I borrow Momma's car and promise to use the turn signal whenever necessary and meet Sheila for a drink at the bar connected to the Montrose bowling alley. Sheila's a big girl, maybe six feet tall, long red hair and blue eyes. Maybe thirty pounds lighter and she could be a model. She orders a Bahama Mama and it comes with a little umbrella in it. We're getting to know each other okay, just the light stuff before we get into it.

"You don't smoke cigarettes, do you?" she says.

I shake my head, eye the butterfly tattoo on her neck. "So Buena Vista?" I say. "You've been there before?"

"Never," she says smiling, twirling the purple umbrella between her fingers.

"You've got friends there?" The waitress brings us an order of fried mushrooms. The bar's about half full, mostly old guys getting away from their wives.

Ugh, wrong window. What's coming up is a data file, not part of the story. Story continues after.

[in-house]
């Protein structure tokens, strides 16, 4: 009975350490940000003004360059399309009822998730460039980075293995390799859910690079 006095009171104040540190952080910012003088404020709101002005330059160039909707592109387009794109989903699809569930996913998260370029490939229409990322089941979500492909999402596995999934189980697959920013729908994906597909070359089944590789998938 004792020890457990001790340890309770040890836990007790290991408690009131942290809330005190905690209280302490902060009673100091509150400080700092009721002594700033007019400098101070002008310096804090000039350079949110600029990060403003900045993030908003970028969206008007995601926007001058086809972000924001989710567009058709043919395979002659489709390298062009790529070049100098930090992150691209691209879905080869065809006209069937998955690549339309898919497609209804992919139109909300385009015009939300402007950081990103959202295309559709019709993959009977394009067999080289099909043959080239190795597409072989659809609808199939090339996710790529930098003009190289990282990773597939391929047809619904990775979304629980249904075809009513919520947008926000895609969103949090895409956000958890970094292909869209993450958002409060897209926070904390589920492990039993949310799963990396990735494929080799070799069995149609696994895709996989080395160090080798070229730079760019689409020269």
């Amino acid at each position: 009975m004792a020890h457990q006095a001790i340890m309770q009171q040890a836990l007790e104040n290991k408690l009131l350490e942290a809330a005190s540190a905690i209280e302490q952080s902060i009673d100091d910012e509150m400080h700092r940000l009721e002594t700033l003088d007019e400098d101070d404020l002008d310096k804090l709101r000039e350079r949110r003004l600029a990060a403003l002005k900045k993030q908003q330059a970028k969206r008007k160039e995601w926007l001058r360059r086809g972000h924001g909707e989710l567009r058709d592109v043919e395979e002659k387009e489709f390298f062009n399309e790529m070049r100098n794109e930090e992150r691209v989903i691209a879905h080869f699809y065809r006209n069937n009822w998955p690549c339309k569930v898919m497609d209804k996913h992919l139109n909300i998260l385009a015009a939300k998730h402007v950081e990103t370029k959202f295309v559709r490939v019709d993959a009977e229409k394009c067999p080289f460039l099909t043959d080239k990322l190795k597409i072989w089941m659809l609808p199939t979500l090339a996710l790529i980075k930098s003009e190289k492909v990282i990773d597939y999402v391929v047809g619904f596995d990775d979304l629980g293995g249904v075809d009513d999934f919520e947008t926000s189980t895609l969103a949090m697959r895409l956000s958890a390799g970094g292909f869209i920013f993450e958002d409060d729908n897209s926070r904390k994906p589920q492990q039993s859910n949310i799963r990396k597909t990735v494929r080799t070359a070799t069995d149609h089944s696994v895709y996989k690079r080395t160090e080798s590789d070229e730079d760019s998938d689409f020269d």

"Nope." She looks me in the eye, takes a sip of her drink.

I bite. "Okay, what's the story?"

"Buena Vista. Neat name. Means good view."

"So you picked the place based on the name?"

Sheila shakes her head. "Better than that. I opened an atlas, closed my eyes, said a little prayer to the powers that be, and plopped my finger down on beautiful Buena Vista, Colorado." I nod, and gulp my Diet Coke.

"Change is good," she says. "Shake things up a little, get a fresh perspective."

I nod again. Change is what I need.